Congenital vs Acquired Facial Palsy

Facial palsy or paralysis arises as a result of injury to the seventh cranial nerve, which is called the facial nerve. This nerve has its origins in the pons and winds its way through the skull, before exiting through the stylomastoid foramen on the temporal bone.

Cranial nerve VII 7, with facial canal Highlighting. Credits: Patrick J. Lynch, medical illustrator; C. Carl Jaffe, MD, a cardiologist. /

Injury to this nerve results in loss of control of the facial muscles, with consequent drooping of the face. It may be uni- or bilateral. This loss of control of the facial muscles may be temporary or permanent, depending on the etiology, and may affect the eyes, mouth and other areas of the face.

Congenital facial paralysis

Children who present with facial palsy at birth are said to have congenital facial paralysis (CFP), which is rare. It tends to be associated with other facial and bodily dysmorphologies, including cleft palate and deformed extremities. CFP may be classified as uni- or bilateral; developmental or traumatic; and complete or incomplete. CFP is responsible for up to 14% of cases of facial paralysis in the pediatric population.


The majority of cases arise due to a traumatic episode during childhood, and of these traumatic cases about 90% are associated with forceps delivery.

Teratogens and syndromes are implicated in the developmental causes of CFP. Mobius syndrome is one such example. It involves the congenital absence of the sixth and seventh cranial nerves. These children are unable to control eye movement or produce facial expressions. They cannot frown, blink, smile, move their eyes to the side, or suck properly. Congenital unilateral lower lip palsy is another and more common developmental disorder that results in facial asymmetry visible when the affected baby is crying.

Thalidomide, which is a sedative and antiemetic drug, and misoprostol, which is a synthetic prostaglandin, are teratogens known to be associated with CFP. Thalidomide causes phocomelia (i.e. underdeveloped or absent limbs), in addition to failure of development of the ear, and of the abducent and facial nerves. Thalidomide, which is used for conditions such as leprosy and multiple myeloma, should be avoided in pregnancy. Misoprostol, based on studies, has been linked to Mobius syndrome, which is believed to be due to a disruption in the vasculature of the subclavian artery in the 4th to 6th week of gestation.


Managing CFP may involve both pharmacotherapy and surgery where applicable. Babies require the use of artificial tears during their waking hours, and eye ointments during sleep, to prevent eye dryness because of inability to close the eyelids completely. Children who have CFP of traumatic etiology are recommended to receive observation and corticosteroid treatment for a set period before decompression of the nerve and other surgical techniques are attempted. This is because 90% or more of all traumatic CFP cases resolve spontaneously over time.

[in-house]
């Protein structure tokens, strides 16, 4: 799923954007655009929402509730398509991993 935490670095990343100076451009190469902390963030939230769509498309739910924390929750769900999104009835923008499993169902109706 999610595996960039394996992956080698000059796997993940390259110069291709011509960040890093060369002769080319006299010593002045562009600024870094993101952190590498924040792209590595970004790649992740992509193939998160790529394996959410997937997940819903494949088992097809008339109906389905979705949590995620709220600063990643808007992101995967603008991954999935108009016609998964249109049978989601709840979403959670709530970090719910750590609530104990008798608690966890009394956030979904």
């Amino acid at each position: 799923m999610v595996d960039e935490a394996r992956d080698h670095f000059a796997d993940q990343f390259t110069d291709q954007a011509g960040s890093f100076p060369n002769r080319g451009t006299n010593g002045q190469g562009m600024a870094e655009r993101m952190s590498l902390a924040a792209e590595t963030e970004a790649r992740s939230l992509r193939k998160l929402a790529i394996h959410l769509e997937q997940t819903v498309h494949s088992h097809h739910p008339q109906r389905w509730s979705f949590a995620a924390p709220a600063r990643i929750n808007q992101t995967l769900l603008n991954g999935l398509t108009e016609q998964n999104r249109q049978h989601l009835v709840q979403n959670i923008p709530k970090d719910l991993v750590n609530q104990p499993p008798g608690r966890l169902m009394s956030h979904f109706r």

Surgery is warranted in infants who fail to show significant improvement after 5 weeks or if there is an absence of evoked responses to muscles innervated by the facial nerve after the 5th day of life. Other indications for surgery include displaced temporal bone fractures, complete unilateral paralysis at birth, and the presence of blood in the middle ear or tympanic cavity. Surgical options include decompression, neurorrhaphy, cable grafts, nerve transposition, and muscle transfers, among others.

Acquired facial paralysis

In contrast to CFP, acquired facial paralysis (AFP) is not present at birth and may appear at any time during life.


Common causes of AFP include infection, inflammation, stroke, tumors, iatrogenic injury and trauma. Facial palsy may also be acquired after infections with herpes simplex virus (HSV) and Lyme disease. However, in nearly 60% of cases, AFP is idiopathic, although it is believed that this too is a delayed result of infection with HSV. Idiopathic AFP is referred to as Bell’s Palsy (BP).

The symptoms of BP tend to develop rather quickly and reach peak intensity at around 48 hours. Patients may experience paralysis on one side of the face and have difficulty closing their eyes, increased dryness, or excessive tears. There may be difficulties with speaking, eating, or drinking, and some patients may experience headaches, dry mouth, dizziness and drooling. Tumors anywhere along the path of the facial nerve may also cause the symptoms of facial nerve paralysis. However, these do not have an acute onset as in the case of BP.

Inadvertent injury to the facial nerve may occur during the removal of tumors, resulting in facial paralysis. The most common surgery implicated is the removal of acoustic neuromas. In addition to cerebrovascular incidents, other causes of AFP, although rare, include otitis media, neurosarcoidosis and multiple sclerosis. Treatment of AFP depends on the etiology, but may include pharmacotherapy with corticosteroids and antiviral agents for infectious causes, or surgical operations for tumors and trauma. Physiotherapy may also be necessary for some patients.



Further Reading

  • All Facial Palsy Content
  • What is Facial Palsy?
  • Facial Nerve Decompression
  • Bell’s Palsy Pathology
  • What is Bell’s Palsy?

Last Updated: Feb 26, 2019

Written by

Dr. Damien Jonas Wilson

Dr. Damien Jonas Wilson is a medical doctor from St. Martin in the Carribean. He was awarded his Medical Degree (MD) from the University of Zagreb Teaching Hospital. His training in general medicine and surgery compliments his degree in biomolecular engineering (BASc.Eng.) from Utrecht, the Netherlands. During this degree, he completed a dissertation in the field of oncology at the Harvard Medical School/ Massachusetts General Hospital. Dr. Wilson currently works in the UK as a medical practitioner.

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